Emma just stared at him with her eyes wide open. She pressed her lips hard together into a thin line. She turned red as the seconds dragged on and Will became aware that she was producing a quiet, high-pitched squeal. It was as though there was a great pressure building up inside her and she was about to explode.

“Emma,” Dad said, sternly now. “What in the world are you doing? Now out with it. What happened to the penny jar?”

Emma stood up and bolted. As she ran out of the room it all came rushing out in a squeal:

“Willandmebrokethepennyjardadsorry!”

Will sighed in defeat as he heard her feet stomp up the stairs. Down from her bedroom came Emma’s wail, “Mister Jingles is innocent!”

Will stood up from the forest floor and started walking. Domingo walked along beside him. The boy did not say anything, but only looked straight ahead and ignored the faun. Domingo was more than happy to fill the silence.

“Walking and thinking? I like to walk when I think. I like to walk all the time and I like to think when I walk, except when I play my flute. Do you know how often I play my flute? Constantly.

“When you’re out for a walk and you think you hear a faint music in the distance that’s probably me that you’re hearing. Different people hear a different musical instrument when I play. You might hear a flute or a cello but someone else might hear a trombone.

“There was an old man once and I gave him a great fright. He heard a church organ. Ran out of here like the devil was chasing him. The devil doesn’t do much chasing though, since he can just get you in your sleep.

“Some people hear a dog whistle. Only they don’t hear it, understand? Funny, no?

“Eh! We’re almost at the edge of the forest. You are not thinking of walking out, are you? Don’t forget the rules. If you leave this forest she will have to stay in that tree forever.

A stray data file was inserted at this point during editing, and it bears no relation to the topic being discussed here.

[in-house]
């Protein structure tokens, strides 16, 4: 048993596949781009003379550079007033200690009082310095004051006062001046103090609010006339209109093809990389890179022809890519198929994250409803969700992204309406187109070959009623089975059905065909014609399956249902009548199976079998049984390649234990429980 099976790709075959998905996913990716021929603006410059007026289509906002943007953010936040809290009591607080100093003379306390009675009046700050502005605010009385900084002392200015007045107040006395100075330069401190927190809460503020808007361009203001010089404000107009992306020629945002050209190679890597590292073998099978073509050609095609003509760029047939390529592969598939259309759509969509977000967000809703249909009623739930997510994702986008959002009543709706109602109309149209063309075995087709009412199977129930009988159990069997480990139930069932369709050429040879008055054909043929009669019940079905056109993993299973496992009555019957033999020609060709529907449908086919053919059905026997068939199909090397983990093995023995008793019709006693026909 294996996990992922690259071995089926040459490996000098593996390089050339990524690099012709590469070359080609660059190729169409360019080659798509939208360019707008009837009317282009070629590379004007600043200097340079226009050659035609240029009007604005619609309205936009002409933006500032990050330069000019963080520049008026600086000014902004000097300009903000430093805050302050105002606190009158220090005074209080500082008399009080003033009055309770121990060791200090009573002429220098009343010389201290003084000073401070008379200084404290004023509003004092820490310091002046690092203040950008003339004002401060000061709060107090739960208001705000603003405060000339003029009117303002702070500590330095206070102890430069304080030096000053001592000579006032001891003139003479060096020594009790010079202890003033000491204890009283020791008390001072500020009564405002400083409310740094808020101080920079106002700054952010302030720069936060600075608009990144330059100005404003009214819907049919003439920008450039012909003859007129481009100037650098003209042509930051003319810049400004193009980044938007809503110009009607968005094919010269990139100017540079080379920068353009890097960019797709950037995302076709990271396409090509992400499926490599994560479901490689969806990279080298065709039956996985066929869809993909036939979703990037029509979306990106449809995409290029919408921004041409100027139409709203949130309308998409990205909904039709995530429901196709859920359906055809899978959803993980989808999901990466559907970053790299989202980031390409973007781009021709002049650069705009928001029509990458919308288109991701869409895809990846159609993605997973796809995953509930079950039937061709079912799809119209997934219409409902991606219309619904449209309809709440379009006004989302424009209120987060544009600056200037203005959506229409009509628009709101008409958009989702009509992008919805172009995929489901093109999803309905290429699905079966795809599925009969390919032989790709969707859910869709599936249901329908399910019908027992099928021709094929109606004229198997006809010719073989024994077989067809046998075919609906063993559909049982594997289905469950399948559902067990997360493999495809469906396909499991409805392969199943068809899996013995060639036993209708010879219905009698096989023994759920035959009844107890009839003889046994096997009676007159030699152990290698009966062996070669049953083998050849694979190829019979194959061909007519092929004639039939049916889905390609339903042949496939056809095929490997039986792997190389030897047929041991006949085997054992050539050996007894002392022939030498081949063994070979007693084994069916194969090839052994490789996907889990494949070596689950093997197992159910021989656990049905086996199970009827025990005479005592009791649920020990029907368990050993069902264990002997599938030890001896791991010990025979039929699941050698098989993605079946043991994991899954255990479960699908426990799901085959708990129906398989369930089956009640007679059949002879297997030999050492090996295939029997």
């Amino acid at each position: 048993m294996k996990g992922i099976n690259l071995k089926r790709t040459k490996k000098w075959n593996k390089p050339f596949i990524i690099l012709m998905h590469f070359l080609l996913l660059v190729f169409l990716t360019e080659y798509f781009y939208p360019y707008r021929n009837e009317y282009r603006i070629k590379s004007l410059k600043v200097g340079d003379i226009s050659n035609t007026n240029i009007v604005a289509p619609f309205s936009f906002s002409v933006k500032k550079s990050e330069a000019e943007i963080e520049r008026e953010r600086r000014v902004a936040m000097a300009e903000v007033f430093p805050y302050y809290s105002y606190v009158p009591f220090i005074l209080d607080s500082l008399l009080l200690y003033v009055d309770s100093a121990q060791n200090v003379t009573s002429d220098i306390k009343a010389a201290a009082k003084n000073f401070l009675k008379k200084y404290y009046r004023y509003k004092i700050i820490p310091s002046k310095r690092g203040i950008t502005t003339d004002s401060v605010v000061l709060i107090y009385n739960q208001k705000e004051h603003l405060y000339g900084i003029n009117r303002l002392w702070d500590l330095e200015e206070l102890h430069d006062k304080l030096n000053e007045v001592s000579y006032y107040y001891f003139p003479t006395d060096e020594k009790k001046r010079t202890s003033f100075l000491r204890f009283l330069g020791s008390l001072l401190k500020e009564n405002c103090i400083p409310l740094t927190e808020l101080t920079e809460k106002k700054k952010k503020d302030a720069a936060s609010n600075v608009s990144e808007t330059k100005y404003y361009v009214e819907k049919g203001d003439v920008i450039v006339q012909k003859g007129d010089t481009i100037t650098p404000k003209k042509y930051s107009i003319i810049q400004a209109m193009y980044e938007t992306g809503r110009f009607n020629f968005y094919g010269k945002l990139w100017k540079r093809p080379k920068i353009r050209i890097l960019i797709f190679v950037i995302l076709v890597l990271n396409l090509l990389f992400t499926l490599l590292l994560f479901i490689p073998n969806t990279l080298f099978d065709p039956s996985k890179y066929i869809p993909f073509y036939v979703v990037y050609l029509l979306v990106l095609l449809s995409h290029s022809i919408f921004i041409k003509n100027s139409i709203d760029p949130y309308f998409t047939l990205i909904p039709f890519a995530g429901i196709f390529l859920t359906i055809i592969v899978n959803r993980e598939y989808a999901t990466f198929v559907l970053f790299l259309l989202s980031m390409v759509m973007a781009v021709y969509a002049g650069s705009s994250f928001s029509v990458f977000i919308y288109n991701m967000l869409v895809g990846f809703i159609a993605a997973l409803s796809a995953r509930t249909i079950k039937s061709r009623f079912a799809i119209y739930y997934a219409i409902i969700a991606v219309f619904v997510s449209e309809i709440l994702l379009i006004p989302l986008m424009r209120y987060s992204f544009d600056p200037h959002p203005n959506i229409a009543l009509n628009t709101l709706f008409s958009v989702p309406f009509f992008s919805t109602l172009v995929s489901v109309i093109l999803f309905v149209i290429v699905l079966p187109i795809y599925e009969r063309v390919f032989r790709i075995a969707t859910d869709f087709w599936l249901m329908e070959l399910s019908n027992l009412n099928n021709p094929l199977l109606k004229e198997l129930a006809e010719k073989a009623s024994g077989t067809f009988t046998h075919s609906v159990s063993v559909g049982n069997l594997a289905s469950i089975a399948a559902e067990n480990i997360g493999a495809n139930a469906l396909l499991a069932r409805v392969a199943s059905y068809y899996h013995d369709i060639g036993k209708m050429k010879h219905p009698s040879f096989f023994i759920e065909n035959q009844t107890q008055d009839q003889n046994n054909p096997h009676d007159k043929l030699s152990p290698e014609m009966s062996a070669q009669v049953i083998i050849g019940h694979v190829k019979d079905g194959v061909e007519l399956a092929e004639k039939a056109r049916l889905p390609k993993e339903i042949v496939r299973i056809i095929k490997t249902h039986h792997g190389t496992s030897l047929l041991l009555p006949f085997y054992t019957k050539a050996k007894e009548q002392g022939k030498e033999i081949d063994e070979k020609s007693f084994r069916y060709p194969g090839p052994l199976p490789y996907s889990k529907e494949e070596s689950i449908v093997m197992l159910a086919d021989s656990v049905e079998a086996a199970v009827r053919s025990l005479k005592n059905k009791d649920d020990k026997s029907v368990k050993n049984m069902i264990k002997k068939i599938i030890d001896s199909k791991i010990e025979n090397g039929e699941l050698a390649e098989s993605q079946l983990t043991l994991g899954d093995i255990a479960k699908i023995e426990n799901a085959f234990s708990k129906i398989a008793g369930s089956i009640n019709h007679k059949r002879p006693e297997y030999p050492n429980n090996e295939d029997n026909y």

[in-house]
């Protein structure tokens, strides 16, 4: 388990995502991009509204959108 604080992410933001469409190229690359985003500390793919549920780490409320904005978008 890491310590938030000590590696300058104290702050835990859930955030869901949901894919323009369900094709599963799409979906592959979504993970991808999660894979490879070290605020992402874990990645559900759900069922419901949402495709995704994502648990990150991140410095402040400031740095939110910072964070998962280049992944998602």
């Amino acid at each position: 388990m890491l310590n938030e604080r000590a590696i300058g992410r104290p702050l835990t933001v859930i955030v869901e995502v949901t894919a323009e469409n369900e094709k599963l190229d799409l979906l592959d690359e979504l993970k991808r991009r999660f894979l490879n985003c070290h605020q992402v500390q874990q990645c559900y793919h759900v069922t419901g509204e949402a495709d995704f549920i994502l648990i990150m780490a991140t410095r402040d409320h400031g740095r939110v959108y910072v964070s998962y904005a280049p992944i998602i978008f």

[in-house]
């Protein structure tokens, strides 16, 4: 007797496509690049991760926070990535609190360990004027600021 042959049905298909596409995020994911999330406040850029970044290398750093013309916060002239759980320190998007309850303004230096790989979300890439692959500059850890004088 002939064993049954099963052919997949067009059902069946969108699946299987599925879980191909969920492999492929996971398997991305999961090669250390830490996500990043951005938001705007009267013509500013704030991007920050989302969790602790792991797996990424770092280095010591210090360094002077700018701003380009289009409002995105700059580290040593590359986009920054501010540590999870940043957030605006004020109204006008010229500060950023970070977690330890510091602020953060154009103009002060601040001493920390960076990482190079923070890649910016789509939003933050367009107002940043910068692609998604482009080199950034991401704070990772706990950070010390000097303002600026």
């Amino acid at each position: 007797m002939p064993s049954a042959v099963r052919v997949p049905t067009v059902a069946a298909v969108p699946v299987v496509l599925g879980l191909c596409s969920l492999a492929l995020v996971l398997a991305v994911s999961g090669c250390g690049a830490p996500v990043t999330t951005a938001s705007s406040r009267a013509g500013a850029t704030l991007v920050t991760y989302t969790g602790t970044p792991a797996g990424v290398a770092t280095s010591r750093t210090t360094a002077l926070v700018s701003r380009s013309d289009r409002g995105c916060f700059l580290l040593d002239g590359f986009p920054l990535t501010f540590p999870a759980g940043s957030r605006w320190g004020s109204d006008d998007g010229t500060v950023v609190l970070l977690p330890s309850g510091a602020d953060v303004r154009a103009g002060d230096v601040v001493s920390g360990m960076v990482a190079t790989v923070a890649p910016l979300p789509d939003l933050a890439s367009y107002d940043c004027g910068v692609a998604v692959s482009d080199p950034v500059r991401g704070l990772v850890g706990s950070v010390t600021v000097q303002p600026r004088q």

“Do you know what instrument Emma heard? The trumpet. You play the trumpet. Emma said she loves to listen to you play.

The road was in sight.

Domingo said, “Are you just going to leave her? What kind of brother are you? She will be trapped forever and she will blame you and hate you, and I won’t let her forget that you abandoned her.”

Will stopped at the edge of the forest just in front of the road that led back to his house. He looked at the faun and said, “Domingo, I don’t believe a word you say anymore.”

He stepped out onto the road and walked home.

“Is it over?”

“No, not yet.”

“Oh,” said Emma, “I wish you wouldn’t talk inside my head. It’s scary.”

“I didn’t think anything could scare you,” said Domingo. “But I lied. Maybe it really is over.”

“What do you mean?” asked Emma.

“Will is gone. I tried to stop him but he wouldn’t listen to me. He said he was hungry and tired and that he has had just about enough of you and all the trouble you get into. He also said that he doesn’t care if he never sees you again.”

Emma blinked.

“Okay,” she said. “I’m going to go back to waiting now.”

Domingo’s voice sounded surprised and annoyed.